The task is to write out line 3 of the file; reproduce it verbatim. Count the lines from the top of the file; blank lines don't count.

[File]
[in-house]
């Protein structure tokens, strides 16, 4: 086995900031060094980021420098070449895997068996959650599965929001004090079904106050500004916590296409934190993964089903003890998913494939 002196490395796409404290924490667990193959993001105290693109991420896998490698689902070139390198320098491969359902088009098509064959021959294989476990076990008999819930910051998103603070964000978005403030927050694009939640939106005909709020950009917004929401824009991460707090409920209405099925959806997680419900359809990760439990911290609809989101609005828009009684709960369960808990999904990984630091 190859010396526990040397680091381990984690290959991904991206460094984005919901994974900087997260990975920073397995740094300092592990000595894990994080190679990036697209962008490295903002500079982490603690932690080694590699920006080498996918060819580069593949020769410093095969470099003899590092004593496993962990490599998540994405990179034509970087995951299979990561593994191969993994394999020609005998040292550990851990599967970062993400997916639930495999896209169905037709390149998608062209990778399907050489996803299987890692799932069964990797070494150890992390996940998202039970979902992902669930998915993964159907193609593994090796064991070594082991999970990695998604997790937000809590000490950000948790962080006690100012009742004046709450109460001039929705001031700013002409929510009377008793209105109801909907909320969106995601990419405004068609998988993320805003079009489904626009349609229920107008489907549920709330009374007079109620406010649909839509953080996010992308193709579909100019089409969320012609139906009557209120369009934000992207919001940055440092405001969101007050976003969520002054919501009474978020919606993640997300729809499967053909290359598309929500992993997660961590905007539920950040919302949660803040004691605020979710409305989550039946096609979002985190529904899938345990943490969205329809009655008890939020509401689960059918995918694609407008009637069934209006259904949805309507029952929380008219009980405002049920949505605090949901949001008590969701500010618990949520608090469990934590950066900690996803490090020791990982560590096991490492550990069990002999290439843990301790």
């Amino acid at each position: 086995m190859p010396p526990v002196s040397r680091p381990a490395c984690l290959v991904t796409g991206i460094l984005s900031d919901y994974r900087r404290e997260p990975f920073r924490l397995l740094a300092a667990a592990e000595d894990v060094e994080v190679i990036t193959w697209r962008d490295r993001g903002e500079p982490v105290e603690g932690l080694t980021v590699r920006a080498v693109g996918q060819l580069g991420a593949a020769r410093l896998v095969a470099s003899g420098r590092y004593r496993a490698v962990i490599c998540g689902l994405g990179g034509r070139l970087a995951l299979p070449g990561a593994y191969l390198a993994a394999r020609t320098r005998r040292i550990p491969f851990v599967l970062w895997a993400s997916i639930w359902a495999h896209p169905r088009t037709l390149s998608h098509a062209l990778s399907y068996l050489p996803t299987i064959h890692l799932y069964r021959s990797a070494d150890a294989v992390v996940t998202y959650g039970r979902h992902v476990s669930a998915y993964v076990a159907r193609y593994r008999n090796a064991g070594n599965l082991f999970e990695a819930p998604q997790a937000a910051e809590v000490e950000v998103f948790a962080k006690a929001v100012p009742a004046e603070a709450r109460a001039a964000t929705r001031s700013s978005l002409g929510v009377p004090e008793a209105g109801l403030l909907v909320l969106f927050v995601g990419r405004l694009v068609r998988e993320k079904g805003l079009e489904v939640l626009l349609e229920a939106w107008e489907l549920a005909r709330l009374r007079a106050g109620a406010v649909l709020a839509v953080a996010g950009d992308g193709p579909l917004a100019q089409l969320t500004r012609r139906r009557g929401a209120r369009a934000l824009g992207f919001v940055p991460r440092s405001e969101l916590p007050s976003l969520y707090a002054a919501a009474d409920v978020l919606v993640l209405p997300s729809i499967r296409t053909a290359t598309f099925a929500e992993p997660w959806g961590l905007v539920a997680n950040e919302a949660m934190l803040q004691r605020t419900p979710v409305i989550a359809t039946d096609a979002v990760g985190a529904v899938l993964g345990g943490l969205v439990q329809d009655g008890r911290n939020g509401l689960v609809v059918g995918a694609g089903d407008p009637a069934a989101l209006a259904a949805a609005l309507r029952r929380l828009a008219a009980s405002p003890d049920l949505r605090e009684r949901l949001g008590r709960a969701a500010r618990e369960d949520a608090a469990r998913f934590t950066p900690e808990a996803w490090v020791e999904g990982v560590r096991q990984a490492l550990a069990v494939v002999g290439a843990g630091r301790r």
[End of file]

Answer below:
């Amino acid at each position: 086995m190859p010396p526990v002196s040397r680091p381990a490395c984690l290959v991904t796409g991206i460094l984005s900031d919901y994974r900087r404290e997260p990975f920073r924490l397995l740094a300092a667990a592990e000595d894990v060094e994080v190679i990036t193959w697209r962008d490295r993001g903002e500079p982490v105290e603690g932690l080694t980021v590699r920006a080498v693109g996918q060819l580069g991420a593949a020769r410093l896998v095969a470099s003899g420098r590092y004593r496993a490698v962990i490599c998540g689902l994405g990179g034509r070139l970087a995951l299979p070449g990561a593994y191969l390198a993994a394999r020609t320098r005998r040292i550990p491969f851990v599967l970062w895997a993400s997916i639930w359902a495999h896209p169905r088009t037709l390149s998608h098509a062209l990778s399907y068996l050489p996803t299987i064959h890692l799932y069964r021959s990797a070494d150890a294989v992390v996940t998202y959650g039970r979902h992902v476990s669930a998915y993964v076990a159907r193609y593994r008999n090796a064991g070594n599965l082991f999970e990695a819930p998604q997790a937000a910051e809590v000490e950000v998103f948790a962080k006690a929001v100012p009742a004046e603070a709450r109460a001039a964000t929705r001031s700013s978005l002409g929510v009377p004090e008793a209105g109801l403030l909907v909320l969106f927050v995601g990419r405004l694009v068609r998988e993320k079904g805003l079009e489904v939640l626009l349609e229920a939106w107008e489907l549920a005909r709330l009374r007079a106050g109620a406010v649909l709020a839509v953080a996010g950009d992308g193709p579909l917004a100019q089409l969320t500004r012609r139906r009557g929401a209120r369009a934000l824009g992207f919001v940055p991460r440092s405001e969101l916590p007050s976003l969520y707090a002054a919501a009474d409920v978020l919606v993640l209405p997300s729809i499967r296409t053909a290359t598309f099925a929500e992993p997660w959806g961590l905007v539920a997680n950040e919302a949660m934190l803040q004691r605020t419900p979710v409305i989550a359809t039946d096609a979002v990760g985190a529904v899938l993964g345990g943490l969205v439990q329809d009655g008890r911290n939020g509401l689960v609809v059918g995918a694609g089903d407008p009637a069934a989101l209006a259904a949805a609005l309507r029952r929380l828009a008219a009980s405002p003890d049920l949505r605090e009684r949901l949001g008590r709960a969701a500010r618990e369960d949520a608090a469990r998913f934590t950066p900690e808990a996803w490090v020791e999904g990982v560590r096991q990984a490492l550990a069990v494939v002999g290439a843990g630091r301790r």